Ethnographic research shows why women are integral to the future of tech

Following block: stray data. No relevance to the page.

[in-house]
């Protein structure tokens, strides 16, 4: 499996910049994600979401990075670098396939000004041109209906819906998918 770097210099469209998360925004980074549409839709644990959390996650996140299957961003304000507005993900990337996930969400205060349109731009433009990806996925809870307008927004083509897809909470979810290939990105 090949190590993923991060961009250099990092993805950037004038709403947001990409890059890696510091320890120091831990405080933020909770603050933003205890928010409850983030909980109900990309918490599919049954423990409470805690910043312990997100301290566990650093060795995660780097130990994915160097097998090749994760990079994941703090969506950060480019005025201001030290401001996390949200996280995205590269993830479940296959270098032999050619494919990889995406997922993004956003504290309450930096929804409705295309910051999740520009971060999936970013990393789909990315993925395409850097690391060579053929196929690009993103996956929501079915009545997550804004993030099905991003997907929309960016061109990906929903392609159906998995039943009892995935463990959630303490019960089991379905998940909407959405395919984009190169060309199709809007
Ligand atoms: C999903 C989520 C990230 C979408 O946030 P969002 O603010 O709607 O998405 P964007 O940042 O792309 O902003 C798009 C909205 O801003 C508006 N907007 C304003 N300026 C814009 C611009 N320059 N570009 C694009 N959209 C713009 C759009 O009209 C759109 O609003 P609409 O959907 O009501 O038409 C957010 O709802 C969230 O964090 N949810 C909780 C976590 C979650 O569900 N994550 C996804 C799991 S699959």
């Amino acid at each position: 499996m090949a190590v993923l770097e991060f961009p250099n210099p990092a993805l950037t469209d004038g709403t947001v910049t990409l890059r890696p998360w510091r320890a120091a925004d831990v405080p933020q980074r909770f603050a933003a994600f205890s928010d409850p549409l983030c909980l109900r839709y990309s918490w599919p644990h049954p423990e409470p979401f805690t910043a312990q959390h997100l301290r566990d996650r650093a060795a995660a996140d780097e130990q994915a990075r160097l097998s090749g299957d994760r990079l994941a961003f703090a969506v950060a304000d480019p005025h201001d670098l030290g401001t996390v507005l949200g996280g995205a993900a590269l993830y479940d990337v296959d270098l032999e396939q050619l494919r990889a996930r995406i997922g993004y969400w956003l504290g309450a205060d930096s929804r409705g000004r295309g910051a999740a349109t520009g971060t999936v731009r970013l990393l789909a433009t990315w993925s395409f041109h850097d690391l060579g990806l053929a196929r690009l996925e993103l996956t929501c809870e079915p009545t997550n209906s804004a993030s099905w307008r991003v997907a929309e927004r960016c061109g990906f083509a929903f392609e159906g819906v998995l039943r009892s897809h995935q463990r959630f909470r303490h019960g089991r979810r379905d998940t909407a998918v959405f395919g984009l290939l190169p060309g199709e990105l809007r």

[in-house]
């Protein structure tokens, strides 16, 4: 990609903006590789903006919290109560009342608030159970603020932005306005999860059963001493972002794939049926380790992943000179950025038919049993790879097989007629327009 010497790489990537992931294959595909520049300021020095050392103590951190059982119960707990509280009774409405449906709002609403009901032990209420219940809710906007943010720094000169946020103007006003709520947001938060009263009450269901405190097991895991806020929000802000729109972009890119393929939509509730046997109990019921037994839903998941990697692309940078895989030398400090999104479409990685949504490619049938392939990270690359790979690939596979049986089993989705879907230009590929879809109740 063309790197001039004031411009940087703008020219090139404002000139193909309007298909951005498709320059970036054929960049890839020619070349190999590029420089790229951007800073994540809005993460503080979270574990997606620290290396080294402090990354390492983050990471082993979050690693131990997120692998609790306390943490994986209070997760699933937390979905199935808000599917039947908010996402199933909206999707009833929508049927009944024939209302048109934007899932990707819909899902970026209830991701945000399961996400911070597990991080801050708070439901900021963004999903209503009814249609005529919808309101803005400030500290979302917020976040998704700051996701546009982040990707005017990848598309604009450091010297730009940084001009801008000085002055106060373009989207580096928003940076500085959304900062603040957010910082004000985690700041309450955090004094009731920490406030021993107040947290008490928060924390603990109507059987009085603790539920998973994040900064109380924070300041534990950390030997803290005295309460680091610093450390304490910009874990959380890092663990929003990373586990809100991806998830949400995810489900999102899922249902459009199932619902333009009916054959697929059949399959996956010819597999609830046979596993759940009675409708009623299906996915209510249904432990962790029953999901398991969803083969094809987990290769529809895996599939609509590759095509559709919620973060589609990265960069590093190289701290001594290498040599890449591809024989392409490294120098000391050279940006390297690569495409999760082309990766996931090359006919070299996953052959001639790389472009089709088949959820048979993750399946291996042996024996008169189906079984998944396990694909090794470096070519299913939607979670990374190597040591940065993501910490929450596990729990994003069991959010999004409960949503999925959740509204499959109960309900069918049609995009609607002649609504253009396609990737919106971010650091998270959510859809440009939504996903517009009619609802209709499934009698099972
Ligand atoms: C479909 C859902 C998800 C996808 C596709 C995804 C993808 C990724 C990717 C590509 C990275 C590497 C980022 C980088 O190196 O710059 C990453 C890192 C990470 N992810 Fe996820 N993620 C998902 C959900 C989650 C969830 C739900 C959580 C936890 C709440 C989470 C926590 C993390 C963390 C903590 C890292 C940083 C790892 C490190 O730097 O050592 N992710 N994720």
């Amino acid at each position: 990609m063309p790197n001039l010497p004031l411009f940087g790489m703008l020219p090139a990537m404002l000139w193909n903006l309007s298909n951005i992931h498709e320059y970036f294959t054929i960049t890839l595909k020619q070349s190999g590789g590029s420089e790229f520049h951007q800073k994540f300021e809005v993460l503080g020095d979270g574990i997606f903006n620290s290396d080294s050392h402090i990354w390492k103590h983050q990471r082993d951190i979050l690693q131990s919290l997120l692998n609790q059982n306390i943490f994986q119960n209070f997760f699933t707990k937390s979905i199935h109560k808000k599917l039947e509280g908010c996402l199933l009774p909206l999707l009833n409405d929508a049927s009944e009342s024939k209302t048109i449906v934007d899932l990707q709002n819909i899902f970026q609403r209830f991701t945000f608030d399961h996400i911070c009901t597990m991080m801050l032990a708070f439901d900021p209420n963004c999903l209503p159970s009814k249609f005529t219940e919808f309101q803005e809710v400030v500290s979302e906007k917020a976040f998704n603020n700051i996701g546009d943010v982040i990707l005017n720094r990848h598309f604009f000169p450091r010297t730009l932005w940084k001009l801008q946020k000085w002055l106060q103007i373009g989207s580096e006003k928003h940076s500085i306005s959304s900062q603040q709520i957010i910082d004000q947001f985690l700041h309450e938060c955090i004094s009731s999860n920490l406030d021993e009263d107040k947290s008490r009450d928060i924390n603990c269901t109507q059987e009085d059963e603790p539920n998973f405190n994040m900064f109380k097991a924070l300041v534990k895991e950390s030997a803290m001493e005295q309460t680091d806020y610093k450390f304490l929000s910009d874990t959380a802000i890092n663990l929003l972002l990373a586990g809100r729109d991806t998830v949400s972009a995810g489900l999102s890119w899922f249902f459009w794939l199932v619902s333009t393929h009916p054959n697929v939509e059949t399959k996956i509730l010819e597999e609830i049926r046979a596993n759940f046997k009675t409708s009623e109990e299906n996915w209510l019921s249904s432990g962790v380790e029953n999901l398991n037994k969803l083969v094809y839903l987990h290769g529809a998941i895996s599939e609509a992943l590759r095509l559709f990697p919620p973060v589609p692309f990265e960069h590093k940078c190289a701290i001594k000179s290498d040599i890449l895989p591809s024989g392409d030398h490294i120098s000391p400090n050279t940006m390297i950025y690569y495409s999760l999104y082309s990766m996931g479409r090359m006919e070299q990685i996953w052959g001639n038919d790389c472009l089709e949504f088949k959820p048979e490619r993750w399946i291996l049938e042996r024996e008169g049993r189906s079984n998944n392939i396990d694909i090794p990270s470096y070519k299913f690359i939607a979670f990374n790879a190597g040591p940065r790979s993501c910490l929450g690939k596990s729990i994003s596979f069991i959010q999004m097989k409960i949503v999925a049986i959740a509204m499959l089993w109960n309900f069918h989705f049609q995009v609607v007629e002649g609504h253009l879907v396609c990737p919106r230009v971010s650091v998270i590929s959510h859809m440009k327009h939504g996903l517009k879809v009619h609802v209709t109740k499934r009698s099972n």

Jing Yi lives in an apartment in Singapore where she looks after her toddler. Her son’s play area is extremely well organised, with books, games and toys as well as the ubiquitous iPad. In previous interviews I had always found that young children will play on an iPad indefinitely, and yet this didn’t seem to be a concern for Jing Yi. As well as ensuring that that device was loaded with appropriate, educational applications, she explained that the iPad was charged to 10%; thus her son could play on it only for a limited time, after which he would divert his attention elsewhere, with no tears or tantrums.
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